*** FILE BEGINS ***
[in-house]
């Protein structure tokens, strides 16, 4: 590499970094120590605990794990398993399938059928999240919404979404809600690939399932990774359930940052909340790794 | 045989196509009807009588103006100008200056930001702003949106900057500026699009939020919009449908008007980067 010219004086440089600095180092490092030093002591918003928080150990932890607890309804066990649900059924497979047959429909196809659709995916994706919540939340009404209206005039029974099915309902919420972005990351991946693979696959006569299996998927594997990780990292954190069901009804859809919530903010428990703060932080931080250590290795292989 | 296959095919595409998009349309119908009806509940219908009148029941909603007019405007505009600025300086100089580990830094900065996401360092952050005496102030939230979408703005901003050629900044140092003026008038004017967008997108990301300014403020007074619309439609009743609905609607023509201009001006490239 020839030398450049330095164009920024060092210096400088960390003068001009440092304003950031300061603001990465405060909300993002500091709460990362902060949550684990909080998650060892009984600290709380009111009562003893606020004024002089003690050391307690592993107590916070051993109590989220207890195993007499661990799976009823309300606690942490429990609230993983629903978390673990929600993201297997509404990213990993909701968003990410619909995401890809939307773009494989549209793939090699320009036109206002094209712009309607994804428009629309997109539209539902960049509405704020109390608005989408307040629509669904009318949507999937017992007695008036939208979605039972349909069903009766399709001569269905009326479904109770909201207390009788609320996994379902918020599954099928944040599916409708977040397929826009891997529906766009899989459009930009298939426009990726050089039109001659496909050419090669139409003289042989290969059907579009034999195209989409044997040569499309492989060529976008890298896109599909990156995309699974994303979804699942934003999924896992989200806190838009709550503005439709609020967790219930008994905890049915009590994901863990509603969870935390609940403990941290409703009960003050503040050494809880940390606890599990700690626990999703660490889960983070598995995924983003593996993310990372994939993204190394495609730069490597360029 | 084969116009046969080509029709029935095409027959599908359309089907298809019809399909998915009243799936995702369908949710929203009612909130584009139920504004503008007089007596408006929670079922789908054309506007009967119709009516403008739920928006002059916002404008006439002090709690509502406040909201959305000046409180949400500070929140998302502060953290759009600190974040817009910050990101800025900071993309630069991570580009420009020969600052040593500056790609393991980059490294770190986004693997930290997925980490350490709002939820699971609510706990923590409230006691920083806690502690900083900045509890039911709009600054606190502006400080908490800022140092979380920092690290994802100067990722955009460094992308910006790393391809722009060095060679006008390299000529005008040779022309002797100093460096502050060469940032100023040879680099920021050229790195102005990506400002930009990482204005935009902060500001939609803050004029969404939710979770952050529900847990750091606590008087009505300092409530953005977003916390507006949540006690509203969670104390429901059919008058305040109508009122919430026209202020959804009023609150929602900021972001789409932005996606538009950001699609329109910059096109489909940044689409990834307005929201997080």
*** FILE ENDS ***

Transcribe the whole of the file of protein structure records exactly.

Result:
[in-house]
């Protein structure tokens, strides 16, 4: 590499970094120590605990794990398993399938059928999240919404979404809600690939399932990774359930940052909340790794 | 045989196509009807009588103006100008200056930001702003949106900057500026699009939020919009449908008007980067 010219004086440089600095180092490092030093002591918003928080150990932890607890309804066990649900059924497979047959429909196809659709995916994706919540939340009404209206005039029974099915309902919420972005990351991946693979696959006569299996998927594997990780990292954190069901009804859809919530903010428990703060932080931080250590290795292989 | 296959095919595409998009349309119908009806509940219908009148029941909603007019405007505009600025300086100089580990830094900065996401360092952050005496102030939230979408703005901003050629900044140092003026008038004017967008997108990301300014403020007074619309439609009743609905609607023509201009001006490239 020839030398450049330095164009920024060092210096400088960390003068001009440092304003950031300061603001990465405060909300993002500091709460990362902060949550684990909080998650060892009984600290709380009111009562003893606020004024002089003690050391307690592993107590916070051993109590989220207890195993007499661990799976009823309300606690942490429990609230993983629903978390673990929600993201297997509404990213990993909701968003990410619909995401890809939307773009494989549209793939090699320009036109206002094209712009309607994804428009629309997109539209539902960049509405704020109390608005989408307040629509669904009318949507999937017992007695008036939208979605039972349909069903009766399709001569269905009326479904109770909201207390009788609320996994379902918020599954099928944040599916409708977040397929826009891997529906766009899989459009930009298939426009990726050089039109001659496909050419090669139409003289042989290969059907579009034999195209989409044997040569499309492989060529976008890298896109599909990156995309699974994303979804699942934003999924896992989200806190838009709550503005439709609020967790219930008994905890049915009590994901863990509603969870935390609940403990941290409703009960003050503040050494809880940390606890599990700690626990999703660490889960983070598995995924983003593996993310990372994939993204190394495609730069490597360029 | 084969116009046969080509029709029935095409027959599908359309089907298809019809399909998915009243799936995702369908949710929203009612909130584009139920504004503008007089007596408006929670079922789908054309506007009967119709009516403008739920928006002059916002404008006439002090709690509502406040909201959305000046409180949400500070929140998302502060953290759009600190974040817009910050990101800025900071993309630069991570580009420009020969600052040593500056790609393991980059490294770190986004693997930290997925980490350490709002939820699971609510706990923590409230006691920083806690502690900083900045509890039911709009600054606190502006400080908490800022140092979380920092690290994802100067990722955009460094992308910006790393391809722009060095060679006008390299000529005008040779022309002797100093460096502050060469940032100023040879680099920021050229790195102005990506400002930009990482204005935009902060500001939609803050004029969404939710979770952050529900847990750091606590008087009505300092409530953005977003916390507006949540006690509203969670104390429901059919008058305040109508009122919430026209202020959804009023609150929602900021972001789409932005996606538009950001699609329109910059096109489909940044689409990834307005929201997080």